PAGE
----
Do the band worry about the edge they bring to the music and how the audience will accept it?  Kevin felt that while they might be a little alternative for some people, he hopes that they will understand how serious Lúnasa are about the music.  All the musicians in Lúnasa paid their dues and came up through the ranks playing in sessions, learning the tunes and listening to the masters.  "We have such a deep respect for the music", Crawford offers "that I would hate it if we came across that we were trying to mess with it".  Yet, I mused, don't they come across the ethnic police that seem to want to shake a finger at anyone they perceive are tinkering with the tradition?

”Oh, the ethnic police are everywhere", says Sean, "and I think they're more so abroad than at home.  People who have come out from Ireland and have played the music and kept it really traditional - I mean, THE most traditional are the people who emigrated years ago and they've kept it the way they know it and the way they liked it..."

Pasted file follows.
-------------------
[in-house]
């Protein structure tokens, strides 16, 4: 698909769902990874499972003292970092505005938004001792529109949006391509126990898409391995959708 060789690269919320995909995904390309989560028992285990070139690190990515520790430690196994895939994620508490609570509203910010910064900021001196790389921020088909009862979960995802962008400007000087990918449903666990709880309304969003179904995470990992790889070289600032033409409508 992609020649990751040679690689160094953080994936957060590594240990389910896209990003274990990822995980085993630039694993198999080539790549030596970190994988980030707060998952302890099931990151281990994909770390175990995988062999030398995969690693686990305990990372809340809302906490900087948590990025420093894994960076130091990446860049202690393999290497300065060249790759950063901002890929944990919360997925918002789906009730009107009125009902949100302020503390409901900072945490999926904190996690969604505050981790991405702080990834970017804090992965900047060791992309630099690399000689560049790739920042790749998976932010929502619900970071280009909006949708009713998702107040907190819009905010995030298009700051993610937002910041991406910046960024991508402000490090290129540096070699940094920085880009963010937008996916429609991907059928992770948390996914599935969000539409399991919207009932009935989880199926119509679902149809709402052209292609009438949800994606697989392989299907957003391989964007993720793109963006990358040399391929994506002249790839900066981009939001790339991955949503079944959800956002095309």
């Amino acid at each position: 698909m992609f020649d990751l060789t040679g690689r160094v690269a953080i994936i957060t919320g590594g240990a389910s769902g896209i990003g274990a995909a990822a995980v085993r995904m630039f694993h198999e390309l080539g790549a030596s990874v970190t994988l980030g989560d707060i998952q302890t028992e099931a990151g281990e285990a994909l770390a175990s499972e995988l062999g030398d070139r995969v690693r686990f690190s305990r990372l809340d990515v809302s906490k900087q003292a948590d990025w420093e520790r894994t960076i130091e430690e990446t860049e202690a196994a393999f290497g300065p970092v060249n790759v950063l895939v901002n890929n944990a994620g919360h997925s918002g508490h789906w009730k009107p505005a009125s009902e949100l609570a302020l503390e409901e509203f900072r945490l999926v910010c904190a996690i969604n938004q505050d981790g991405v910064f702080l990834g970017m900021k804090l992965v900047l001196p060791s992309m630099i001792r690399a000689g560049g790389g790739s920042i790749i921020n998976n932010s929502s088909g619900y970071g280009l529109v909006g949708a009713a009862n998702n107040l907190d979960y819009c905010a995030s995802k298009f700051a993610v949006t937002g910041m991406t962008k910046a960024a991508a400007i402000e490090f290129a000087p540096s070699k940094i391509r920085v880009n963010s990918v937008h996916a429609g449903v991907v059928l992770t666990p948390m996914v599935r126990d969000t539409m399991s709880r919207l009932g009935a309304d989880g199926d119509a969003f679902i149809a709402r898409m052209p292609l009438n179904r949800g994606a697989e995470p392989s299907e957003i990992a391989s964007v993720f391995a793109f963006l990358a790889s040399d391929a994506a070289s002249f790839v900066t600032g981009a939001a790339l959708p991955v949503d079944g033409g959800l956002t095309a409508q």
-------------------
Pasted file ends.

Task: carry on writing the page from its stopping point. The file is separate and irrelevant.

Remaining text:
"...but they want to remember it how it was when they left", chimed in Kevin and was seconded by Donogh.  "A lot of people come to your gigs saying 'that's not it, that's not Ireland, what are you doin' to it, lads?"

“I found a lot of that in England", says Kevin.  "When I was living there, a lot of the people who would go to concerts - especially the ex-pat type of audience would go as a sort of reminder to bring back memories of their youth.  And sure, we wouldn't fit in with that at all, really.  I know for a fact, my mother and father going to concerts and stuff years ago - they would've gone to see the Tulla Ceili Band and Bobby Casey - anybody like that, and I remember they used to come home and they'd be raving about such a gig.  And then I remember they went to see Stockton's Wing - 'cause Stockton's Wing was regarded as being a Clare band at the time, and nobody knew a lot about them, so they went to see them, and coming home, they were disgusted.